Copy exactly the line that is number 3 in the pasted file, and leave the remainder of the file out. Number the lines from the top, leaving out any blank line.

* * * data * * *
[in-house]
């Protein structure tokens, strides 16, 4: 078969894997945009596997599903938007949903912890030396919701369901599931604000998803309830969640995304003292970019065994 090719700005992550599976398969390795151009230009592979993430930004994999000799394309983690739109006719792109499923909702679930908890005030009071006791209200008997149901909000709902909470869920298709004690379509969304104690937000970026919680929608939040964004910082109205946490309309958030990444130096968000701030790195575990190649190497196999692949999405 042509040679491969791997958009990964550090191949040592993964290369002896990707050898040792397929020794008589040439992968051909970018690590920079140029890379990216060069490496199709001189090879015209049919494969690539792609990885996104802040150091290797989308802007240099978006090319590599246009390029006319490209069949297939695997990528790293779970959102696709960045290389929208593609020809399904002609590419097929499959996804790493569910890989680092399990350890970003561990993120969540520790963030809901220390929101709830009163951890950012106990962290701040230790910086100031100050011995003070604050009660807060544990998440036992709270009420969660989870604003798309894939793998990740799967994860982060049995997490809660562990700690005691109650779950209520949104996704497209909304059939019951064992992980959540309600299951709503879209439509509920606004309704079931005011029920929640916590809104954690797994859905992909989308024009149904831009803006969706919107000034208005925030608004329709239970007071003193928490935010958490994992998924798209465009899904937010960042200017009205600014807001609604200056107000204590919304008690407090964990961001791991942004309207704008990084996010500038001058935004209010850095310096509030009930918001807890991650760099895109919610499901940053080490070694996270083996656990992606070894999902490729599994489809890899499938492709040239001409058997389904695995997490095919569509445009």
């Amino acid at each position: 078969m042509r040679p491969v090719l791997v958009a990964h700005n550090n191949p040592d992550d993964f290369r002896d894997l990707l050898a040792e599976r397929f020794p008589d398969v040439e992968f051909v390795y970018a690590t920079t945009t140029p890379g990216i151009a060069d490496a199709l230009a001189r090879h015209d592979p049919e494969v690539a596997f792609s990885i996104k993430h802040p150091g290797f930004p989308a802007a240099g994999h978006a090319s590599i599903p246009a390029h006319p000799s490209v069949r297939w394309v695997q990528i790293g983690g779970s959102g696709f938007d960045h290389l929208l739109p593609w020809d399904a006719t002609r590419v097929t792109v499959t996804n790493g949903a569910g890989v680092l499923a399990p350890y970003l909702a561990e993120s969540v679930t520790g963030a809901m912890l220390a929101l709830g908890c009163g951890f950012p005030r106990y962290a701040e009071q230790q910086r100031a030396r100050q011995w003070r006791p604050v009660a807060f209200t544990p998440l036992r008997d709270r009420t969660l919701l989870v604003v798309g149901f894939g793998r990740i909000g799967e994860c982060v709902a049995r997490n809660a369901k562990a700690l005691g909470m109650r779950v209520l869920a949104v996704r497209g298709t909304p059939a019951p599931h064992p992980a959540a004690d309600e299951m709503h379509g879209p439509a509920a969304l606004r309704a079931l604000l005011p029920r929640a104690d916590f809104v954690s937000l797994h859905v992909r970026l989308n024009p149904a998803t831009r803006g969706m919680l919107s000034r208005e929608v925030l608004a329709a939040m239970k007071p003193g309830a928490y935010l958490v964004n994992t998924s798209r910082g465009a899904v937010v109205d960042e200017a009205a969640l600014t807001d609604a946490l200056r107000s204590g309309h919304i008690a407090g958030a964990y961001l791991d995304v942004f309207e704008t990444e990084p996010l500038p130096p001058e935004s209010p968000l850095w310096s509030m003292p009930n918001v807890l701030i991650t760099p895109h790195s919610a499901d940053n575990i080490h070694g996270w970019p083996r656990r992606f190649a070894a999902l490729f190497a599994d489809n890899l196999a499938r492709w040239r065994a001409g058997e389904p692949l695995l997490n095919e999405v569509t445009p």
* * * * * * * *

């Amino acid at each position: 078969m042509r040679p491969v090719l791997v958009a990964h700005n550090n191949p040592d992550d993964f290369r002896d894997l990707l050898a040792e599976r397929f020794p008589d398969v040439e992968f051909v390795y970018a690590t920079t945009t140029p890379g990216i151009a060069d490496a199709l230009a001189r090879h015209d592979p049919e494969v690539a596997f792609s990885i996104k993430h802040p150091g290797f930004p989308a802007a240099g994999h978006a090319s590599i599903p246009a390029h006319p000799s490209v069949r297939w394309v695997q990528i790293g983690g779970s959102g696709f938007d960045h290389l929208l739109p593609w020809d399904a006719t002609r590419v097929t792109v499959t996804n790493g949903a569910g890989v680092l499923a399990p350890y970003l909702a561990e993120s969540v679930t520790g963030a809901m912890l220390a929101l709830g908890c009163g951890f950012p005030r106990y962290a701040e009071q230790q910086r100031a030396r100050q011995w003070r006791p604050v009660a807060f209200t544990p998440l036992r008997d709270r009420t969660l919701l989870v604003v798309g149901f894939g793998r990740i909000g799967e994860c982060v709902a049995r997490n809660a369901k562990a700690l005691g909470m109650r779950v209520l869920a949104v996704r497209g298709t909304p059939a019951p599931h064992p992980a959540a004690d309600e299951m709503h379509g879209p439509a509920a969304l606004r309704a079931l604000l005011p029920r929640a104690d916590f809104v954690s937000l797994h859905v992909r970026l989308n024009p149904a998803t831009r803006g969706m919680l919107s000034r208005e929608v925030l608004a329709a939040m239970k007071p003193g309830a928490y935010l958490v964004n994992t998924s798209r910082g465009a899904v937010v109205d960042e200017a009205a969640l600014t807001d609604a946490l200056r107000s204590g309309h919304i008690a407090g958030a964990y961001l791991d995304v942004f309207e704008t990444e990084p996010l500038p130096p001058e935004s209010p968000l850095w310096s509030m003292p009930n918001v807890l701030i991650t760099p895109h790195s919610a499901d940053n575990i080490h070694g996270w970019p083996r656990r992606f190649a070894a999902l490729f190497a599994d489809n890899l196999a499938r492709w040239r065994a001409g058997e389904p692949l695995l997490n095919e999405v569509t445009p």